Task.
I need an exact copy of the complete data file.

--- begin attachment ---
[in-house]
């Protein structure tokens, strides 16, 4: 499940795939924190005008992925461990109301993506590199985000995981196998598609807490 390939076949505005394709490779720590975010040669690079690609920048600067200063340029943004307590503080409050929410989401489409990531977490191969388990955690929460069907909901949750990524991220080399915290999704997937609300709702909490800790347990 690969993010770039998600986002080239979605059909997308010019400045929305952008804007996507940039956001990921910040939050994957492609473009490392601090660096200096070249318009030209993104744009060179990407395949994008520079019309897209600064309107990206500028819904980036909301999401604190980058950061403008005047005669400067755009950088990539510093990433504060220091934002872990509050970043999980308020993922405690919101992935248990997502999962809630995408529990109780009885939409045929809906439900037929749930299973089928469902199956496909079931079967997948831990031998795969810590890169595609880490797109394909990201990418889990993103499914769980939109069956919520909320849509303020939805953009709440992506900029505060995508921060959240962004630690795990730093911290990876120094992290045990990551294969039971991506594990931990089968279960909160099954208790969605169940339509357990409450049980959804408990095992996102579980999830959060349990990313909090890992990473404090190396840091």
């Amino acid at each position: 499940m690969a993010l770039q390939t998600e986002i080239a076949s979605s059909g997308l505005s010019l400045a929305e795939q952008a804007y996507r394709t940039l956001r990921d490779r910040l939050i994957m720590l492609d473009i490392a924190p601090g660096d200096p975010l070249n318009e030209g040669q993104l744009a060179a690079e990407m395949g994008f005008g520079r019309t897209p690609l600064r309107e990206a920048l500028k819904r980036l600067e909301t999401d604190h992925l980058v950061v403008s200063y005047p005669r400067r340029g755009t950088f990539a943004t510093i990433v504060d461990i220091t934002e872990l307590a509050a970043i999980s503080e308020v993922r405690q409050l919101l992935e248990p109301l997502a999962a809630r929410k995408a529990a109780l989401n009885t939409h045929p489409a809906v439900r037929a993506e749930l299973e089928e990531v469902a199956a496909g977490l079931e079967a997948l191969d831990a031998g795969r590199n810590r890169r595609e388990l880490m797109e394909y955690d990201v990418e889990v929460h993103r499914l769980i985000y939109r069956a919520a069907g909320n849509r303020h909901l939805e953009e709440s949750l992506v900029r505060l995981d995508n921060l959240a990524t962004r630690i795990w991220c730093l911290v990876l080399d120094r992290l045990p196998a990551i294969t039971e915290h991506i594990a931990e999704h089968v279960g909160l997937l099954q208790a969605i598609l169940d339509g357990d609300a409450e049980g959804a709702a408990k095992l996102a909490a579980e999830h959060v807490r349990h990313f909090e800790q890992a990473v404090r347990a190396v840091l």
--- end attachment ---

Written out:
[in-house]
């Protein structure tokens, strides 16, 4: 499940795939924190005008992925461990109301993506590199985000995981196998598609807490 390939076949505005394709490779720590975010040669690079690609920048600067200063340029943004307590503080409050929410989401489409990531977490191969388990955690929460069907909901949750990524991220080399915290999704997937609300709702909490800790347990 690969993010770039998600986002080239979605059909997308010019400045929305952008804007996507940039956001990921910040939050994957492609473009490392601090660096200096070249318009030209993104744009060179990407395949994008520079019309897209600064309107990206500028819904980036909301999401604190980058950061403008005047005669400067755009950088990539510093990433504060220091934002872990509050970043999980308020993922405690919101992935248990997502999962809630995408529990109780009885939409045929809906439900037929749930299973089928469902199956496909079931079967997948831990031998795969810590890169595609880490797109394909990201990418889990993103499914769980939109069956919520909320849509303020939805953009709440992506900029505060995508921060959240962004630690795990730093911290990876120094992290045990990551294969039971991506594990931990089968279960909160099954208790969605169940339509357990409450049980959804408990095992996102579980999830959060349990990313909090890992990473404090190396840091």
């Amino acid at each position: 499940m690969a993010l770039q390939t998600e986002i080239a076949s979605s059909g997308l505005s010019l400045a929305e795939q952008a804007y996507r394709t940039l956001r990921d490779r910040l939050i994957m720590l492609d473009i490392a924190p601090g660096d200096p975010l070249n318009e030209g040669q993104l744009a060179a690079e990407m395949g994008f005008g520079r019309t897209p690609l600064r309107e990206a920048l500028k819904r980036l600067e909301t999401d604190h992925l980058v950061v403008s200063y005047p005669r400067r340029g755009t950088f990539a943004t510093i990433v504060d461990i220091t934002e872990l307590a509050a970043i999980s503080e308020v993922r405690q409050l919101l992935e248990p109301l997502a999962a809630r929410k995408a529990a109780l989401n009885t939409h045929p489409a809906v439900r037929a993506e749930l299973e089928e990531v469902a199956a496909g977490l079931e079967a997948l191969d831990a031998g795969r590199n810590r890169r595609e388990l880490m797109e394909y955690d990201v990418e889990v929460h993103r499914l769980i985000y939109r069956a919520a069907g909320n849509r303020h909901l939805e953009e709440s949750l992506v900029r505060l995981d995508n921060l959240a990524t962004r630690i795990w991220c730093l911290v990876l080399d120094r992290l045990p196998a990551i294969t039971e915290h991506i594990a931990e999704h089968v279960g909160l997937l099954q208790a969605i598609l169940d339509g357990d609300a409450e049980g959804a709702a408990k095992l996102a909490a579980e999830h959060v807490r349990h990313f909090e800790q890992a990473v404090r347990a190396v840091l």